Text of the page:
FDA to Ban Trans Fats

Health-conscious consumers are aware of the dangers of ingesting tran fats.  In 2006, the FDA mandated that all food manufacturers list the amount of trans fats on the Nutrition Facts label.  Due to increased awareness, many companies have tried to eliminate the use of trans fats in their products over the last few years. However, many popular products, like frosting, microwave popcorn, pizza, and margarine, still contain trans fats.

Trans fats are a type of fat that is created artificially in order to increase the shelf life of foods while also enhacing the flavor and texture of the products.  Unfortunately, trans fats have been shown to increase the risk of coronary heart disease by increasing LDL levels (bad cholesterol) and decreasing HDL levels (good cholesterol) in the blood. The FDA claims that trans fats are responsible for 20,000 heart attacks per year and 7000 deaths from heart disease.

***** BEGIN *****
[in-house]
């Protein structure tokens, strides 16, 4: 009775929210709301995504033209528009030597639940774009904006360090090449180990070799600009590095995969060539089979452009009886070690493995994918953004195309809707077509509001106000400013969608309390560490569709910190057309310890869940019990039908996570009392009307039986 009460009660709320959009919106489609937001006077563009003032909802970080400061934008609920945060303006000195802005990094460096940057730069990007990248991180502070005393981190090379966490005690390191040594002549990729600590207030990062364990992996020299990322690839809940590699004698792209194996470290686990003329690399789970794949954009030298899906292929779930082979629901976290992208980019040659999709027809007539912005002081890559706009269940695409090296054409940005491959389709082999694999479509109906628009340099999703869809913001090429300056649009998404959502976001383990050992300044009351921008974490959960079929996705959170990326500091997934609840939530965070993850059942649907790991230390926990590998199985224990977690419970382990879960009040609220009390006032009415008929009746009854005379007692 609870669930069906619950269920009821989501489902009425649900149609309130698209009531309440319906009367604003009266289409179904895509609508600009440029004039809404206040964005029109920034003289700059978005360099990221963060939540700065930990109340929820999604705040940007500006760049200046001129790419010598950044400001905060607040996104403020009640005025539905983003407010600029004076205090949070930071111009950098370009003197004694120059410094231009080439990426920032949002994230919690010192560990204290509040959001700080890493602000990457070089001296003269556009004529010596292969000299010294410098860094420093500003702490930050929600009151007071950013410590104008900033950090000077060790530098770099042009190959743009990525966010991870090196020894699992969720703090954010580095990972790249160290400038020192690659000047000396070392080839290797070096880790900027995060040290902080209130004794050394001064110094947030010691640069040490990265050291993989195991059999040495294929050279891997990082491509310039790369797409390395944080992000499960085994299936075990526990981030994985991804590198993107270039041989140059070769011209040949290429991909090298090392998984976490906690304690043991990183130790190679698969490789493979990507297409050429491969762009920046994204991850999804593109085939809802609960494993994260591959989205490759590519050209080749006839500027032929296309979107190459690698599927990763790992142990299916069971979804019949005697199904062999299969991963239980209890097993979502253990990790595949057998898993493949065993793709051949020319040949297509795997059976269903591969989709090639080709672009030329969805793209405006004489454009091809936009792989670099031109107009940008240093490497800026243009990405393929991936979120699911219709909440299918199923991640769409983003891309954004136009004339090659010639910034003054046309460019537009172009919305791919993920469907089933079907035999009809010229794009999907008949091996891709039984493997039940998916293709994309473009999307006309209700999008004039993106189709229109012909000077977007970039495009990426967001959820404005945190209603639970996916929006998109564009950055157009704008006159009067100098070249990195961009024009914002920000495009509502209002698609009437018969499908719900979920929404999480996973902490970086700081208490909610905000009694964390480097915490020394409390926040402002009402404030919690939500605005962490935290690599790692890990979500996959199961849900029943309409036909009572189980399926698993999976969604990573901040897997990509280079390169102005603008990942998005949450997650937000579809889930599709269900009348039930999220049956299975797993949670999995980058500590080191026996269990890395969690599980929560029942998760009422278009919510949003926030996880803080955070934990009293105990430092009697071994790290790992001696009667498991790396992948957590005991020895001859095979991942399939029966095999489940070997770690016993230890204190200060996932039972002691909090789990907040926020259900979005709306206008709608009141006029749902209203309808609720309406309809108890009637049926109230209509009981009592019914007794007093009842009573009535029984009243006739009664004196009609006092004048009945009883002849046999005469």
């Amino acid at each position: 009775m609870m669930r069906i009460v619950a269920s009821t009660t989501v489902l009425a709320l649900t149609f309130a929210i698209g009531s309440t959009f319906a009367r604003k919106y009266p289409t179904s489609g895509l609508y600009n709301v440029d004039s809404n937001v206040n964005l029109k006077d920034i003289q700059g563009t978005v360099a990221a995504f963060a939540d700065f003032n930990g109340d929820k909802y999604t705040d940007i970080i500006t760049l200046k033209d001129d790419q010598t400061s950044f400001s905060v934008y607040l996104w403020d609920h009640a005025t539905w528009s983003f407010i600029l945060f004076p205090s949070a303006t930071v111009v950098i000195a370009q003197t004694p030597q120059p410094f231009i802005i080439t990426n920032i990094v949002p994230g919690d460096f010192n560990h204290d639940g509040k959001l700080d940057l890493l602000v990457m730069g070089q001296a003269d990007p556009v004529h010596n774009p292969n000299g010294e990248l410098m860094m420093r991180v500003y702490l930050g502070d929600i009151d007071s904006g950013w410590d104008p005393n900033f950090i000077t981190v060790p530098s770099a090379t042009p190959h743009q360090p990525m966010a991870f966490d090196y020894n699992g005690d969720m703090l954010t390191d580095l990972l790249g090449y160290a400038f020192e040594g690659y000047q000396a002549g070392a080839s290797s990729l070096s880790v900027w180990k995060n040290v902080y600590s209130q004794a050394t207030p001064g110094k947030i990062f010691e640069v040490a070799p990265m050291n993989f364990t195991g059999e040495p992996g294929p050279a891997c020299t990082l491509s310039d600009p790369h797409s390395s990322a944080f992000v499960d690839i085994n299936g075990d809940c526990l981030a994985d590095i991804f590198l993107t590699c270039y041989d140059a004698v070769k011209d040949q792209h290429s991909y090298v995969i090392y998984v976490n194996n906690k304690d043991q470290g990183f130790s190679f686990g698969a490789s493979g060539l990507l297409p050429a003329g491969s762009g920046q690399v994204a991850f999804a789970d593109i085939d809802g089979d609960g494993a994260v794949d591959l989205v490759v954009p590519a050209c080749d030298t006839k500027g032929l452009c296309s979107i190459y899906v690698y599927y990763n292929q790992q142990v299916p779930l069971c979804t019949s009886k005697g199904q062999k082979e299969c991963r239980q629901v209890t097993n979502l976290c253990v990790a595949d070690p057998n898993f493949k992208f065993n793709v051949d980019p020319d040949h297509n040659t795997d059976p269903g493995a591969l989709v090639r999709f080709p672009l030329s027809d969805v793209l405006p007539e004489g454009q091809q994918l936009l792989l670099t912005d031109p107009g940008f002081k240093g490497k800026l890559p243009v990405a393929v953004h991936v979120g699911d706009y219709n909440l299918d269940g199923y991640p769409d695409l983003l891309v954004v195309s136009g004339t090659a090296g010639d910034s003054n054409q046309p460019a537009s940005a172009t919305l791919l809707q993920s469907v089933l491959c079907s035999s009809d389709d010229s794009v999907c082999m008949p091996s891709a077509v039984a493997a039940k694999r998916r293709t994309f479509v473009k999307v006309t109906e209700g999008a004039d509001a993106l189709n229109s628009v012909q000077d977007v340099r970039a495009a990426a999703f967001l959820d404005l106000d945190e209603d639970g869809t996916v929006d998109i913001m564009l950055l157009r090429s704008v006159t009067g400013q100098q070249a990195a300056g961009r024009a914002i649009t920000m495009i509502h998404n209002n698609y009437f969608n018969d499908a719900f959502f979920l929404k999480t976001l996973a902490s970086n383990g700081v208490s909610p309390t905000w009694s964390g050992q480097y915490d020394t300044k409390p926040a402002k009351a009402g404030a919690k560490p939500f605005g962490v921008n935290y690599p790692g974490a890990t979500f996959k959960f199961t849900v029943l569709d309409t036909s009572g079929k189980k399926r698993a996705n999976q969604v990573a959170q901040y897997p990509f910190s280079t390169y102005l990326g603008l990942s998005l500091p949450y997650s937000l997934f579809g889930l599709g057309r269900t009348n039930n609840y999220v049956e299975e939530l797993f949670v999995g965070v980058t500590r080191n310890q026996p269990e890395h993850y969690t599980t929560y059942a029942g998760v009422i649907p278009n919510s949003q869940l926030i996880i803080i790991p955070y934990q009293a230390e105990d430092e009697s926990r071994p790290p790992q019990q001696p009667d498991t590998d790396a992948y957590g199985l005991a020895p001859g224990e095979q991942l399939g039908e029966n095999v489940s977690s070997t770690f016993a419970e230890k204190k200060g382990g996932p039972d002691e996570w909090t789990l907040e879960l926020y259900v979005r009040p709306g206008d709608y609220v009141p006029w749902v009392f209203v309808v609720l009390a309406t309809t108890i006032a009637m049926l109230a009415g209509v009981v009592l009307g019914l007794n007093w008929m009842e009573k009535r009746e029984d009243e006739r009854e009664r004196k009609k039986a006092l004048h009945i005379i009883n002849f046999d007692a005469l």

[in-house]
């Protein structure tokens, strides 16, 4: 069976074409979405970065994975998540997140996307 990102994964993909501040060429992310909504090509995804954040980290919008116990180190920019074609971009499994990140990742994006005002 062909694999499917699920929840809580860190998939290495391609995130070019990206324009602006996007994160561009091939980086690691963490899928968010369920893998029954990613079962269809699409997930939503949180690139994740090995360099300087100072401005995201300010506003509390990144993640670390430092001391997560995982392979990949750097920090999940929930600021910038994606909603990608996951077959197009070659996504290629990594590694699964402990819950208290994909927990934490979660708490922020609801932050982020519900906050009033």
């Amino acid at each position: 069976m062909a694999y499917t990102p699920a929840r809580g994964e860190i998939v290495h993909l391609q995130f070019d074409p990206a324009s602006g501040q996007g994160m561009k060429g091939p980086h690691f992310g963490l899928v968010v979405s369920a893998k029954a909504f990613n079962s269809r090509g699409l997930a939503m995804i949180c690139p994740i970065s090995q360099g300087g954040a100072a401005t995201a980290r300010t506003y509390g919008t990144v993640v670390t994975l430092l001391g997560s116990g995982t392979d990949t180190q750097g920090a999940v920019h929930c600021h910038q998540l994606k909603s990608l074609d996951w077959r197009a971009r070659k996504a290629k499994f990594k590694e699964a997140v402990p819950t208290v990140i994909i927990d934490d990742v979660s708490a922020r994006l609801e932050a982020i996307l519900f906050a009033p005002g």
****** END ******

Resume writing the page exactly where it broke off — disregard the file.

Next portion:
As a result, last week the FDA proposed that partially hydrogenated oils (trans fats) no longer be “generally recognized as safe,” which would eliminate them from the food supply.  This would drastically reduce the consumption of trans fats and decrease health risks.  Consumers still need to watch their intake of saturated fat but this is a good first step.

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